God knows why Robert Pickel, head of the association of derivatives traders, would want to go on 60 Minutes yesterday to explain credit default swaps. These complex financial instruments—at the center of the credit crisis—are now about as impossible to defend on television as child pornography. Watch this clip from the CBS news show for Pickle's eyebrow-raise when words fail him. It's an enjoyable moment of television but it's time for a defense of Wall Street against their critics in Congress and the media.

Sure, these credit default swaps—a form of insurance against the risk of default—were framed in obfuscating language to get around the regulators. They were hard to evaluate—even by the supposedly sophisticated investment banks like Bear Stearns that have been sunk by the financial crisis.

But the public lynching of Wall Street figures like Pickel and Dick Fuld of Lehman Brothers is both ugly and stupid. There is plenty of blame to go around.

The buyers of the credit default swaps wanted to suspend the natural law of investing; they demanded enhanced returns with the risk taken out which is like wanting luscious-tasting ice cream without fat. Politicians of all parties—including some now hauling Wall Street executives before Congress—encouraged financial innovation and wider home ownership, the two worthy ambitions that have combined in such toxic fashion. And the media that now tortures executives in interviews like that on last night's 60 Minutes has only just discovered what derivatives are in the first place. They were too complex to explain even to readers of the financial press. (See this morning's piece on blaming the media.)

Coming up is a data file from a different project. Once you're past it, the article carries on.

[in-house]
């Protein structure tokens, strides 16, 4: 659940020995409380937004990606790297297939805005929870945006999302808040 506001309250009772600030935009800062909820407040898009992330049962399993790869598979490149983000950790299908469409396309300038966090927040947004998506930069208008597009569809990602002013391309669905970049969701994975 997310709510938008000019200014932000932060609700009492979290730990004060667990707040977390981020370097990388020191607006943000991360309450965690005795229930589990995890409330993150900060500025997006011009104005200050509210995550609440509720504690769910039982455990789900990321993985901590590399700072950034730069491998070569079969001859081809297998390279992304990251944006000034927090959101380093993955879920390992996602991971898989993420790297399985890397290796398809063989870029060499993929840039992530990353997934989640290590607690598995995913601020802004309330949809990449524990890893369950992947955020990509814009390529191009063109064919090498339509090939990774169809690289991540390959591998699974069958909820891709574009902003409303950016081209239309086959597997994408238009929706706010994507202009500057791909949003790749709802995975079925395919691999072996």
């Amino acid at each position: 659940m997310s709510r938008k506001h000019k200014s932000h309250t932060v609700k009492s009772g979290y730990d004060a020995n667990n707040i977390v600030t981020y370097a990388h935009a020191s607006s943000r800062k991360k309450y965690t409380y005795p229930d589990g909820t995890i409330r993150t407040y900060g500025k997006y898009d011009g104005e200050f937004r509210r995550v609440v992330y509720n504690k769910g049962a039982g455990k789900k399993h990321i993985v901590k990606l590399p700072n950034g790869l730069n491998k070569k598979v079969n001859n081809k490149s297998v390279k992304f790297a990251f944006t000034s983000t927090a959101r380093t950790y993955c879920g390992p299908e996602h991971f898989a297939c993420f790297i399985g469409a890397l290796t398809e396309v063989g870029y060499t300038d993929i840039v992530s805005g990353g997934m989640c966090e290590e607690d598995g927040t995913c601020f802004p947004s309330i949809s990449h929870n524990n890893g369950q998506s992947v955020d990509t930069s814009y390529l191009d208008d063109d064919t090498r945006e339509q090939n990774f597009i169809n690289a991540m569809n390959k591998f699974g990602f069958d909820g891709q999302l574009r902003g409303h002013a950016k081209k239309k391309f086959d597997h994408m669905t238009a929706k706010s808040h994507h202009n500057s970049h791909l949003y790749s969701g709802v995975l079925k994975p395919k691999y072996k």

It may be convenient to blame this entire financial mess on the Wall Street fat cats. And a gray and TV-unready character like Pickle certainly makes a wonderful scapegoat. But the unpalatable truth is that bubbles require everybody's participation: politicians both idealistic and corrupt; greedy investment banks; greedy investors; financial journalists cowed by their intellectual and social superiors at the investment banks; and a general public that likes a good boom and doesn't particularly want to hear that it's an illusion.